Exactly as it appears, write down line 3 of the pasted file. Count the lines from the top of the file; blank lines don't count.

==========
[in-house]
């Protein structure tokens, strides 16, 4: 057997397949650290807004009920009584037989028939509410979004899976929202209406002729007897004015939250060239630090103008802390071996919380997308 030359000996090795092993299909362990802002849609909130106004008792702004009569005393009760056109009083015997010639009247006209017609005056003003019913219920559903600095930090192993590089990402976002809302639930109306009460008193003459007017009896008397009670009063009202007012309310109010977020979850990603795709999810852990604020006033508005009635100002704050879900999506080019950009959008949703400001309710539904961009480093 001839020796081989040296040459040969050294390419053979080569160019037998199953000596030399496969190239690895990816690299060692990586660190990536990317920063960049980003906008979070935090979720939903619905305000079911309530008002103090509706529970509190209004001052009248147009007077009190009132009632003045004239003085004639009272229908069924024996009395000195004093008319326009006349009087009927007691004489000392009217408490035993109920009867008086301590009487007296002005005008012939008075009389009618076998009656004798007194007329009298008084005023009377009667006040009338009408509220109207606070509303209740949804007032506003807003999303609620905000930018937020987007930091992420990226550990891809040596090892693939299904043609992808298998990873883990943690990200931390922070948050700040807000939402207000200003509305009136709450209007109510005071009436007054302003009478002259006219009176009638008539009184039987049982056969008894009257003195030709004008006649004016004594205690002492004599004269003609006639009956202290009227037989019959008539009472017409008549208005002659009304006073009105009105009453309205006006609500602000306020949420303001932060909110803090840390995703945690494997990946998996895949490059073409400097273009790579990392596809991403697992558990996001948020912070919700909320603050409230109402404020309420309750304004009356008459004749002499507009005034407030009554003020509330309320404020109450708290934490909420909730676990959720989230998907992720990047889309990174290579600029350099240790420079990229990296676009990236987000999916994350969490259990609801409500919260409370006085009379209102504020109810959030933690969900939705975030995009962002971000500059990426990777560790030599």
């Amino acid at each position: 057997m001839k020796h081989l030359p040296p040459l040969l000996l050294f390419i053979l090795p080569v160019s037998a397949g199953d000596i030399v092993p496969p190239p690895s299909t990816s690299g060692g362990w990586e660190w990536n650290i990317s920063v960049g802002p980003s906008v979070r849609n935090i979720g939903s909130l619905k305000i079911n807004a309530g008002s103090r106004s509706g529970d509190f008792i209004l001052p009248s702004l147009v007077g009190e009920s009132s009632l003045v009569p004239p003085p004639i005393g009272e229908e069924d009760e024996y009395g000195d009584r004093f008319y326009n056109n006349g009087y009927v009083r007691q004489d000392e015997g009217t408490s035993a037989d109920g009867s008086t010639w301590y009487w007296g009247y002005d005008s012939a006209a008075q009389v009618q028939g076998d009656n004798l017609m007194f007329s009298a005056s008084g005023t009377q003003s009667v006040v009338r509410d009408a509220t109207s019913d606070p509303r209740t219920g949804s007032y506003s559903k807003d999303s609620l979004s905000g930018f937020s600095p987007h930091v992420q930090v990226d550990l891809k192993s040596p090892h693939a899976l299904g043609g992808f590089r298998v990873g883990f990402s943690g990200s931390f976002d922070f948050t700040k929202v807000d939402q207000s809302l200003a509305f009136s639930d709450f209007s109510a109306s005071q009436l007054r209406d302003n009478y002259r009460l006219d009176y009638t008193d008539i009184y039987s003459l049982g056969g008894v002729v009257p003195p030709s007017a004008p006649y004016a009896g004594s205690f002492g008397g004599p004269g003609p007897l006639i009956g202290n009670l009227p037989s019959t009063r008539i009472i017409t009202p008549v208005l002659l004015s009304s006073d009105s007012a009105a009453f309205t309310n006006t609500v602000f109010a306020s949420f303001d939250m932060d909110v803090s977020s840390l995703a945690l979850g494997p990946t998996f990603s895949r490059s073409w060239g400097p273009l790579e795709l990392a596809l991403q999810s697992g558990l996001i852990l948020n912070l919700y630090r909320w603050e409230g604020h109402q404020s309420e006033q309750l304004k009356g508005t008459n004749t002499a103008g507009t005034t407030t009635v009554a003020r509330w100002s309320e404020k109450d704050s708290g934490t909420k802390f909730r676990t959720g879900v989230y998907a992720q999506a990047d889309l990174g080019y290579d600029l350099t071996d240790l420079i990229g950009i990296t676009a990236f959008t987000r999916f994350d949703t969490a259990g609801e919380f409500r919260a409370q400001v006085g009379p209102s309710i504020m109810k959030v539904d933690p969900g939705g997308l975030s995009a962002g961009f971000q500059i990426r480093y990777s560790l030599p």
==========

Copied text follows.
């Amino acid at each position: 057997m001839k020796h081989l030359p040296p040459l040969l000996l050294f390419i053979l090795p080569v160019s037998a397949g199953d000596i030399v092993p496969p190239p690895s299909t990816s690299g060692g362990w990586e660190w990536n650290i990317s920063v960049g802002p980003s906008v979070r849609n935090i979720g939903s909130l619905k305000i079911n807004a309530g008002s103090r106004s509706g529970d509190f008792i209004l001052p009248s702004l147009v007077g009190e009920s009132s009632l003045v009569p004239p003085p004639i005393g009272e229908e069924d009760e024996y009395g000195d009584r004093f008319y326009n056109n006349g009087y009927v009083r007691q004489d000392e015997g009217t408490s035993a037989d109920g009867s008086t010639w301590y009487w007296g009247y002005d005008s012939a006209a008075q009389v009618q028939g076998d009656n004798l017609m007194f007329s009298a005056s008084g005023t009377q003003s009667v006040v009338r509410d009408a509220t109207s019913d606070p509303r209740t219920g949804s007032y506003s559903k807003d999303s609620l979004s905000g930018f937020s600095p987007h930091v992420q930090v990226d550990l891809k192993s040596p090892h693939a899976l299904g043609g992808f590089r298998v990873g883990f990402s943690g990200s931390f976002d922070f948050t700040k929202v807000d939402q207000s809302l200003a509305f009136s639930d709450f209007s109510a109306s005071q009436l007054r209406d302003n009478y002259r009460l006219d009176y009638t008193d008539i009184y039987s003459l049982g056969g008894v002729v009257p003195p030709s007017a004008p006649y004016a009896g004594s205690f002492g008397g004599p004269g003609p007897l006639i009956g202290n009670l009227p037989s019959t009063r008539i009472i017409t009202p008549v208005l002659l004015s009304s006073d009105s007012a009105a009453f309205t309310n006006t609500v602000f109010a306020s949420f303001d939250m932060d909110v803090s977020s840390l995703a945690l979850g494997p990946t998996f990603s895949r490059s073409w060239g400097p273009l790579e795709l990392a596809l991403q999810s697992g558990l996001i852990l948020n912070l919700y630090r909320w603050e409230g604020h109402q404020s309420e006033q309750l304004k009356g508005t008459n004749t002499a103008g507009t005034t407030t009635v009554a003020r509330w100002s309320e404020k109450d704050s708290g934490t909420k802390f909730r676990t959720g879900v989230y998907a992720q999506a990047d889309l990174g080019y290579d600029l350099t071996d240790l420079i990229g950009i990296t676009a990236f959008t987000r999916f994350d949703t969490a259990g609801e919380f409500r919260a409370q400001v006085g009379p209102s309710i504020m109810k959030v539904d933690p969900g939705g997308l975030s995009a962002g961009f971000q500059i990426r480093y990777s560790l030599p």